Probiotics for plants

March 22, 2013 by  
Filed under General



Here is the complete article from Turf Magazine by Joe Magazzi and our friends at  Green Earth Ag and Turf, or read our condensed version below.

Chances are you have heard about the benefits of probiotics, and the great effects they can have on human health.  Research regarding the positive effects probiotics have on the human (and animal) digestive system is hard to ignore.  Well, your plants have “stomachs” too!  The soil functions as the plant’s stomach and due to a lack of other digestive organs, plants are even more dependent on microbes than us.  Research regarding soil science and the importance of these microbes is quickly progressing.  Paying attention to the quality of your soil and the microbial life brings many benefits.  Beneficial microbes process organic matter so it can be used by the plant.  They then help ensure nutrients are retained by plants and not washed away.  Finally, these beneficial bacteria and fungi help deliver nutrients to the plant; they act as a sort of living plumbing system.  However, the benefits of microbes are not limited simply to the plant digestive system.  Naturally occurring beneficials (including bacteria and nematodes) help ward off common plant pests.  A healthy population of soil organisms can out compete the enemy pathogens!  Additionally, like humans, healthy plants with a good diet are less susceptible to disease causing pests and maladies.

To increase the beneficial life in your soil and obtain these benefits there are two approaches: bio-stimulation and bio-supplementation.  Bio-stimulation is maintaining and increasing the microorganisms that are already in the soil.  Bio-supplementation is adding beneficial microorganisms.  The first option (and the easiest and cheapest method) is to stop doing things which destroy soil biology such as the use of insecticides and fungicides.  Because these controls are non-specific they kill the good guys in your soil along with the bad.  Another method (of bio-stimulation) is to use products that add organic matter and micro-nutrients to your soil.  Examples of excellent fertilizers to use to increase microbes in the soil include fish, seaweed (kelp) and manure.  There are also many products on the market that are more consistent is terms of the levels of microorganisms.  These products may contain various species of bacteria (Bacillus species, for example) or fungi (various Mycorrhizal species or Trichoderma are common). There are multiple products on the market that can be used directly as biological control agents, or biological pesticides, when diseases or pests are present.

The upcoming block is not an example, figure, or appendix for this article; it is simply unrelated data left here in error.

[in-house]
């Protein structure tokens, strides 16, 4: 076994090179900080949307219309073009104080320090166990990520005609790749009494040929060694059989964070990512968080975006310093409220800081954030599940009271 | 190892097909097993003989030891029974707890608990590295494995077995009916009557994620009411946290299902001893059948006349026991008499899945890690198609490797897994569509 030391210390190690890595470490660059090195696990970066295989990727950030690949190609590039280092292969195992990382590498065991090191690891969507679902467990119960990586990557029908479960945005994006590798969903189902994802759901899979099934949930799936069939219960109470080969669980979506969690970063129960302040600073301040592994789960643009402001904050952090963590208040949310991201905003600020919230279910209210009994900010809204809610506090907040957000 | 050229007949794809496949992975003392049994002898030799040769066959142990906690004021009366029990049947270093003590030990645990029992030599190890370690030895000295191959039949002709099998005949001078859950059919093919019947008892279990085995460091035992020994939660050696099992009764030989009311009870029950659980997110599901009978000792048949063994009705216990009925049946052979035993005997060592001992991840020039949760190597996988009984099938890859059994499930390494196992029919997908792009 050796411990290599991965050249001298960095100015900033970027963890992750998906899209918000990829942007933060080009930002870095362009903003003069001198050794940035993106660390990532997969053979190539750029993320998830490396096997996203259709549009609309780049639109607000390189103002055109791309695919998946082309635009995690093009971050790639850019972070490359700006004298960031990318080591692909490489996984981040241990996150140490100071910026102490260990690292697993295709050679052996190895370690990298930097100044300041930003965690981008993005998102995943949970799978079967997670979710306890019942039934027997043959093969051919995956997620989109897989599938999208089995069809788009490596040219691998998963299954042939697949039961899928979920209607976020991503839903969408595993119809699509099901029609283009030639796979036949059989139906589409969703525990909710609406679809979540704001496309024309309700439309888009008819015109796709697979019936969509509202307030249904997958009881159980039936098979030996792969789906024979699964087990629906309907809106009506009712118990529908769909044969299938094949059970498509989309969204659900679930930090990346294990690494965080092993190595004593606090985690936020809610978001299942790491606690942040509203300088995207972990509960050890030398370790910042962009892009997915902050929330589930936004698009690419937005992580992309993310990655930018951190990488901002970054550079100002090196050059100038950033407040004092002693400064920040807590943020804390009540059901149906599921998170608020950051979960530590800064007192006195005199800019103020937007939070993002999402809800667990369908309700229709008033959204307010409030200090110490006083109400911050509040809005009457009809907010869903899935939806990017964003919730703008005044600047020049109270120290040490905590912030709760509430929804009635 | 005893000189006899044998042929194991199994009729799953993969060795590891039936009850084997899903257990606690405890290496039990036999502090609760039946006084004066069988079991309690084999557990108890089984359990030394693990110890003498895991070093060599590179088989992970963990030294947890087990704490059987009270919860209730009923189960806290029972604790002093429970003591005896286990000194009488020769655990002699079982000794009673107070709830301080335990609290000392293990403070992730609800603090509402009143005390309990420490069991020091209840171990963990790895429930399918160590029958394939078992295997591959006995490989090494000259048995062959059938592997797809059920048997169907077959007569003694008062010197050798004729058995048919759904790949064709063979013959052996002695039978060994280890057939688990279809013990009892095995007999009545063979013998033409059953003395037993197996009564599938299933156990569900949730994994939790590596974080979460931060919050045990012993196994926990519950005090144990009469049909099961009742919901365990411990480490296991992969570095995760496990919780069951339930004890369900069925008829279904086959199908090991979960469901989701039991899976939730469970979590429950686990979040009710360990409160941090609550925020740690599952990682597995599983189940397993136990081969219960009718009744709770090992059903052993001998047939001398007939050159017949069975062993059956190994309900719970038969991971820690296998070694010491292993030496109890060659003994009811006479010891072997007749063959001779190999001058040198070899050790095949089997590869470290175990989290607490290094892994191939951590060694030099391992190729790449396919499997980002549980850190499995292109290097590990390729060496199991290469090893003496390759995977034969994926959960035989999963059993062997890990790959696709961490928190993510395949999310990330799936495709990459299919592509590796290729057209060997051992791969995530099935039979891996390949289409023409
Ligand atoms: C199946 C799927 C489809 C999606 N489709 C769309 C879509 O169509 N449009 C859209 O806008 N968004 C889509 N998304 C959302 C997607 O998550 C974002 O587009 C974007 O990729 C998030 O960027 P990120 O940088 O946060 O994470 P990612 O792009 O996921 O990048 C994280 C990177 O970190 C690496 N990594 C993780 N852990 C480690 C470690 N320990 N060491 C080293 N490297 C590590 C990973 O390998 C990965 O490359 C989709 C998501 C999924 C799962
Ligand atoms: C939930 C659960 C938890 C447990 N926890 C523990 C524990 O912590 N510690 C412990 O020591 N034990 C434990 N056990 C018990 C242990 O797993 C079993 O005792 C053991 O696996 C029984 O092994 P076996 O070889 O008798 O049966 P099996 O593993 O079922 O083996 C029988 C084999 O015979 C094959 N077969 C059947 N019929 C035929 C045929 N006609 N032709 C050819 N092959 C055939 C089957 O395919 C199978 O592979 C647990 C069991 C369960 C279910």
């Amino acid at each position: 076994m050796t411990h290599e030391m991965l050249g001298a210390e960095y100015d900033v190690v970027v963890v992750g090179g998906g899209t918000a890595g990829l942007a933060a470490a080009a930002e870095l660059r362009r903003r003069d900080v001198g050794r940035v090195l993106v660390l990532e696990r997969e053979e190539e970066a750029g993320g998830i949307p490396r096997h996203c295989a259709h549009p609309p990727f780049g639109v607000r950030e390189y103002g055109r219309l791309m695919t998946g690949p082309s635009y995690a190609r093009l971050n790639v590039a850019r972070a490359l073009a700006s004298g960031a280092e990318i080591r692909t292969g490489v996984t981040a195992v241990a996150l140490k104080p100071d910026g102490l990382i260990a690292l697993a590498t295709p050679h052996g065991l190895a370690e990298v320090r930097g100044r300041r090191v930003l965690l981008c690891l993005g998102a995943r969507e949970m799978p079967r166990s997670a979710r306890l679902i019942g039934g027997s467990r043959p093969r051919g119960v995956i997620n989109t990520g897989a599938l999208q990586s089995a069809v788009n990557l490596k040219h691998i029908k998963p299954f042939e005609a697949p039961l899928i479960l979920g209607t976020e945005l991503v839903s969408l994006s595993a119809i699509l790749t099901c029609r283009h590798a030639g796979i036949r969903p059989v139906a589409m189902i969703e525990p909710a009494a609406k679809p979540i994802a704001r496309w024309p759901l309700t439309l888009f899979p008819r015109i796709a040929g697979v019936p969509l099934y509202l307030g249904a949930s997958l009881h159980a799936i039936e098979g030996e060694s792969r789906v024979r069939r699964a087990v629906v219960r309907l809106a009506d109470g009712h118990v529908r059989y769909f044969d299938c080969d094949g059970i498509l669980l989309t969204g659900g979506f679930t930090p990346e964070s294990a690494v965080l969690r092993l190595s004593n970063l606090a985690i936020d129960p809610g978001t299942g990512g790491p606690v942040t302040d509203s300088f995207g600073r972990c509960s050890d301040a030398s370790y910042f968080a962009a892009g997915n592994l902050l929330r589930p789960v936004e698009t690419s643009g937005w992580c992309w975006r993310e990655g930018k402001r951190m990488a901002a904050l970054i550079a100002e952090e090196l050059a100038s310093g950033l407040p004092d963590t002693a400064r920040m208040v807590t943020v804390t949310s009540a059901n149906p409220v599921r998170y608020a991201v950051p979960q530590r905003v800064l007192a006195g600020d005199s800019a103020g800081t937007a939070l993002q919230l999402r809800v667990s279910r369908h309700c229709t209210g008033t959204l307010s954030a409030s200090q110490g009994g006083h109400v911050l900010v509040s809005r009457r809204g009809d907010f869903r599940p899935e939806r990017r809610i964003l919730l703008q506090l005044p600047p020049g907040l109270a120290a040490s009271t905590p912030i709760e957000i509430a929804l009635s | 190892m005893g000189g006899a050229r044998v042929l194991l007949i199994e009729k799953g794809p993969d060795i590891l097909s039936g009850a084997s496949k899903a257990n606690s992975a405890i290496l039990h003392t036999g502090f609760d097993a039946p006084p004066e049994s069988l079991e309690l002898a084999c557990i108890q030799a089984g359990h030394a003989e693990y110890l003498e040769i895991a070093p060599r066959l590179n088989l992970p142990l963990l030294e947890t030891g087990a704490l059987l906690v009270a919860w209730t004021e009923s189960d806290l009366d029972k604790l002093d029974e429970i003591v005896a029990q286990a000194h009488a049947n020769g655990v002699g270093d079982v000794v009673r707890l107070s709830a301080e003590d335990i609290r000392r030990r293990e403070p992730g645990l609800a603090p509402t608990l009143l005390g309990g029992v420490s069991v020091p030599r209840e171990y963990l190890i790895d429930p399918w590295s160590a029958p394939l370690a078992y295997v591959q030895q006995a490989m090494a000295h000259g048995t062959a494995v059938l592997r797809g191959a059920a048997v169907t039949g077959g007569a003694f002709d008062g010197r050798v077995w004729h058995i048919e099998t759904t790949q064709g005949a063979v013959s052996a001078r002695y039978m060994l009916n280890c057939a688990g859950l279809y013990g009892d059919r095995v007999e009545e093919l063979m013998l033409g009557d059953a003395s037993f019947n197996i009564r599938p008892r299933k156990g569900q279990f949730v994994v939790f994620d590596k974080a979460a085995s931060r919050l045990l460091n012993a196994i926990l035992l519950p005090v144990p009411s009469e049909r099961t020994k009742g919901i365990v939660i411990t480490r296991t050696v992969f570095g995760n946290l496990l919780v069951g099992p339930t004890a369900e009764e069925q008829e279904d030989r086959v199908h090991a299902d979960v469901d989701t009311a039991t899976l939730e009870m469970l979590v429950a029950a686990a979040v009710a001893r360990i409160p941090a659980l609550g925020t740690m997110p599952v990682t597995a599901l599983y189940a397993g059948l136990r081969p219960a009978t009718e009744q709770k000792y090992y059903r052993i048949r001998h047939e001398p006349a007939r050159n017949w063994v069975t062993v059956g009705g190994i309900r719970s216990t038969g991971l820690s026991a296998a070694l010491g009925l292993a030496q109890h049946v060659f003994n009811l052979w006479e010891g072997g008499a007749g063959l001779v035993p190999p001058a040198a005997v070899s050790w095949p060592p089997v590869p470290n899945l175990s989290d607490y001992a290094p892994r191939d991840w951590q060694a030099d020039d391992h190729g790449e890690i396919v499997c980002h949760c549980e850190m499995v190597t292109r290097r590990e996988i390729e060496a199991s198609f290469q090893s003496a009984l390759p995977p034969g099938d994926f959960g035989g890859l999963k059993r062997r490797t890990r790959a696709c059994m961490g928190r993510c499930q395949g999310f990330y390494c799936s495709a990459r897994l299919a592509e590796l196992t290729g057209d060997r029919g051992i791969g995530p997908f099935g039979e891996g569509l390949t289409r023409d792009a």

Treating your soil to maximize microbial life is smart and cost-effective.  By ensuring healthy soil life, you can grow better plants that are naturally equipped to fight diseases. You will be able to reduce fertilizer use which can save money and reduce the risk of run-off.  This is a smart and natural way to increase and improve plant and turf growth while reducing the need for potentially toxic and harmful chemicals. 

Interested in learning more?  BioLogic recommends you read the full article or visit Green Earth Ag and Turf to learn more about the products available for stimulating and supplementing your soil.

Want to read more about nematodes?  See our other blog posts here.


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